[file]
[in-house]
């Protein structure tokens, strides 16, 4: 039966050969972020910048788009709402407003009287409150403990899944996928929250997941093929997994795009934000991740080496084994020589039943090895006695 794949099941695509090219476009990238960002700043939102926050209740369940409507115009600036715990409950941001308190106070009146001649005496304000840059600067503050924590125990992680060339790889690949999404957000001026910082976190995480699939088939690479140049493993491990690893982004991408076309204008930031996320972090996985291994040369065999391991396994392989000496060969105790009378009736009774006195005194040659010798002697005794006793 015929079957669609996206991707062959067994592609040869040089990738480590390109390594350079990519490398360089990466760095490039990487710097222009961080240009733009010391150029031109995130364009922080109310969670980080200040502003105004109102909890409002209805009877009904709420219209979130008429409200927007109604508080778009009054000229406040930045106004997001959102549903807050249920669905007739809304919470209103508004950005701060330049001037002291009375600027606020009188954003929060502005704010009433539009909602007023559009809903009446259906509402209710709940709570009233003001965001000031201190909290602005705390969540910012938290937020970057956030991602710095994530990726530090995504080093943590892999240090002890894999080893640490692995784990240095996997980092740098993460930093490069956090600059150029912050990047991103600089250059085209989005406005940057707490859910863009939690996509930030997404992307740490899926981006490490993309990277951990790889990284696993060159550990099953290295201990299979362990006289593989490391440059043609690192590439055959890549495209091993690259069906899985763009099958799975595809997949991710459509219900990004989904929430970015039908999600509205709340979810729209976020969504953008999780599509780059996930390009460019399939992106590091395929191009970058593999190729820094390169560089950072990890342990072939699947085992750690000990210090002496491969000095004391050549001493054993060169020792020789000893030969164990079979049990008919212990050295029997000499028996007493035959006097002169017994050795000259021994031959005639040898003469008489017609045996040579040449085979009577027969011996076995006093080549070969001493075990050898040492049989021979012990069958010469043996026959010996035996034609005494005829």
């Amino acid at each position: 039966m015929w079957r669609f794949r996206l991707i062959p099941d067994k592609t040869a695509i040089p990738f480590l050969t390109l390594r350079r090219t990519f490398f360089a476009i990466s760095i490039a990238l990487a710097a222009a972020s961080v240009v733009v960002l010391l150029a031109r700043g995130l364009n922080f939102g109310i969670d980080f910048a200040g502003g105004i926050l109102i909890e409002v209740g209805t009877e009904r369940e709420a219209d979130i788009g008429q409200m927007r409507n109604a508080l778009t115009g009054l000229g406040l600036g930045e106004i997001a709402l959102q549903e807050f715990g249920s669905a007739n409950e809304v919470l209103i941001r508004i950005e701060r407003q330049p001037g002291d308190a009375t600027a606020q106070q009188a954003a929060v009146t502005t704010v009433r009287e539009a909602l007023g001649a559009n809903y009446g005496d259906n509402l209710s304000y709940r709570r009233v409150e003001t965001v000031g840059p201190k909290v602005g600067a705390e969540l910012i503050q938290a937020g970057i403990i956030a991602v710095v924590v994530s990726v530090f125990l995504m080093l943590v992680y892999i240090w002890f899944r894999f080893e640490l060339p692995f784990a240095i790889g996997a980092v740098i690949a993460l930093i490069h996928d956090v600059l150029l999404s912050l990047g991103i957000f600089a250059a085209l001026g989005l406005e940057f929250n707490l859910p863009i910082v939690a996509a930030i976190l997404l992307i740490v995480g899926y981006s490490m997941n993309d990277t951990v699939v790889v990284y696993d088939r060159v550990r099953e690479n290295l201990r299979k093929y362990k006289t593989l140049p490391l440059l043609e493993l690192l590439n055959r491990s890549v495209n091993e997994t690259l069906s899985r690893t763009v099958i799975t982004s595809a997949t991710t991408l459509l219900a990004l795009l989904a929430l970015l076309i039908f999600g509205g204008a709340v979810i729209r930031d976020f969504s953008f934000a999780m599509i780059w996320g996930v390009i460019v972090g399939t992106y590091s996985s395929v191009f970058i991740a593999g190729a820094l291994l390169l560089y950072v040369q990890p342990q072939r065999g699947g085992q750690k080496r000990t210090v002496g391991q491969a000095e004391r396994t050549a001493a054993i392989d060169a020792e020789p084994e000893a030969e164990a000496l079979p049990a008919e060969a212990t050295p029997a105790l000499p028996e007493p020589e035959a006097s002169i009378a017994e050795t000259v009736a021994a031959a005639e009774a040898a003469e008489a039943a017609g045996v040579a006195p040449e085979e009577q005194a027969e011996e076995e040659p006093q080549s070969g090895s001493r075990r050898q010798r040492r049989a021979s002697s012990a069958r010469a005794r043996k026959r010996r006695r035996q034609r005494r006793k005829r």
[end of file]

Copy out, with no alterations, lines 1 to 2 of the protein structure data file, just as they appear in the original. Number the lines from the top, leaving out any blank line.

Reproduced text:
[in-house]
């Protein structure tokens, strides 16, 4: 039966050969972020910048788009709402407003009287409150403990899944996928929250997941093929997994795009934000991740080496084994020589039943090895006695 794949099941695509090219476009990238960002700043939102926050209740369940409507115009600036715990409950941001308190106070009146001649005496304000840059600067503050924590125990992680060339790889690949999404957000001026910082976190995480699939088939690479140049493993491990690893982004991408076309204008930031996320972090996985291994040369065999391991396994392989000496060969105790009378009736009774006195005194040659010798002697005794006793 015929079957669609996206991707062959067994592609040869040089990738480590390109390594350079990519490398360089990466760095490039990487710097222009961080240009733009010391150029031109995130364009922080109310969670980080200040502003105004109102909890409002209805009877009904709420219209979130008429409200927007109604508080778009009054000229406040930045106004997001959102549903807050249920669905007739809304919470209103508004950005701060330049001037002291009375600027606020009188954003929060502005704010009433539009909602007023559009809903009446259906509402209710709940709570009233003001965001000031201190909290602005705390969540910012938290937020970057956030991602710095994530990726530090995504080093943590892999240090002890894999080893640490692995784990240095996997980092740098993460930093490069956090600059150029912050990047991103600089250059085209989005406005940057707490859910863009939690996509930030997404992307740490899926981006490490993309990277951990790889990284696993060159550990099953290295201990299979362990006289593989490391440059043609690192590439055959890549495209091993690259069906899985763009099958799975595809997949991710459509219900990004989904929430970015039908999600509205709340979810729209976020969504953008999780599509780059996930390009460019399939992106590091395929191009970058593999190729820094390169560089950072990890342990072939699947085992750690000990210090002496491969000095004391050549001493054993060169020792020789000893030969164990079979049990008919212990050295029997000499028996007493035959006097002169017994050795000259021994031959005639040898003469008489017609045996040579040449085979009577027969011996076995006093080549070969001493075990050898040492049989021979012990069958010469043996026959010996035996034609005494005829």